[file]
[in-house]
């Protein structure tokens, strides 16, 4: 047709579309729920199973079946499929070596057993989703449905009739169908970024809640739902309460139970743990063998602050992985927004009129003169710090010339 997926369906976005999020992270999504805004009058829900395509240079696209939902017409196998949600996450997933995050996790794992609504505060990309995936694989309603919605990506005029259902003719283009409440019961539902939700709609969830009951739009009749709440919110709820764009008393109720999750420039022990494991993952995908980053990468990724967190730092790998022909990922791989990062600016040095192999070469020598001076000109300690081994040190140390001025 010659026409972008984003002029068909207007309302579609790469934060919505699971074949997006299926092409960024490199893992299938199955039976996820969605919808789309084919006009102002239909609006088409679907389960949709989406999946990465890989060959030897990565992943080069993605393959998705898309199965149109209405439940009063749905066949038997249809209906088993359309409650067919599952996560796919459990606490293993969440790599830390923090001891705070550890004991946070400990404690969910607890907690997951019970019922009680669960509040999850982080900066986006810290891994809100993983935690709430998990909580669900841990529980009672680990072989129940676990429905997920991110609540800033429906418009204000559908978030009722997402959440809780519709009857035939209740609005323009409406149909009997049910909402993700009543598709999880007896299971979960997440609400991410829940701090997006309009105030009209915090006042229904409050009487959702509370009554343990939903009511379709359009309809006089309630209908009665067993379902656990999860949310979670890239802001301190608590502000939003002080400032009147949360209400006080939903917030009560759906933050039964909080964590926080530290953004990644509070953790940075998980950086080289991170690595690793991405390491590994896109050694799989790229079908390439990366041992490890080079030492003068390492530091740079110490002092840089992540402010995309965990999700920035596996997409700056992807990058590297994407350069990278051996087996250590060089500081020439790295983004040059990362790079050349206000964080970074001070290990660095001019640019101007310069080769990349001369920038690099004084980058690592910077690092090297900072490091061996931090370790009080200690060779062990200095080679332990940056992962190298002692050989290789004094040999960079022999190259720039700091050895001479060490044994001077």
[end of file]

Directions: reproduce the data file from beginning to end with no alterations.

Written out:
[in-house]
């Protein structure tokens, strides 16, 4: 047709579309729920199973079946499929070596057993989703449905009739169908970024809640739902309460139970743990063998602050992985927004009129003169710090010339 997926369906976005999020992270999504805004009058829900395509240079696209939902017409196998949600996450997933995050996790794992609504505060990309995936694989309603919605990506005029259902003719283009409440019961539902939700709609969830009951739009009749709440919110709820764009008393109720999750420039022990494991993952995908980053990468990724967190730092790998022909990922791989990062600016040095192999070469020598001076000109300690081994040190140390001025 010659026409972008984003002029068909207007309302579609790469934060919505699971074949997006299926092409960024490199893992299938199955039976996820969605919808789309084919006009102002239909609006088409679907389960949709989406999946990465890989060959030897990565992943080069993605393959998705898309199965149109209405439940009063749905066949038997249809209906088993359309409650067919599952996560796919459990606490293993969440790599830390923090001891705070550890004991946070400990404690969910607890907690997951019970019922009680669960509040999850982080900066986006810290891994809100993983935690709430998990909580669900841990529980009672680990072989129940676990429905997920991110609540800033429906418009204000559908978030009722997402959440809780519709009857035939209740609005323009409406149909009997049910909402993700009543598709999880007896299971979960997440609400991410829940701090997006309009105030009209915090006042229904409050009487959702509370009554343990939903009511379709359009309809006089309630209908009665067993379902656990999860949310979670890239802001301190608590502000939003002080400032009147949360209400006080939903917030009560759906933050039964909080964590926080530290953004990644509070953790940075998980950086080289991170690595690793991405390491590994896109050694799989790229079908390439990366041992490890080079030492003068390492530091740079110490002092840089992540402010995309965990999700920035596996997409700056992807990058590297994407350069990278051996087996250590060089500081020439790295983004040059990362790079050349206000964080970074001070290990660095001019640019101007310069080769990349001369920038690099004084980058690592910077690092090297900072490091061996931090370790009080200690060779062990200095080679332990940056992962190298002692050989290789004094040999960079022999190259720039700091050895001479060490044994001077």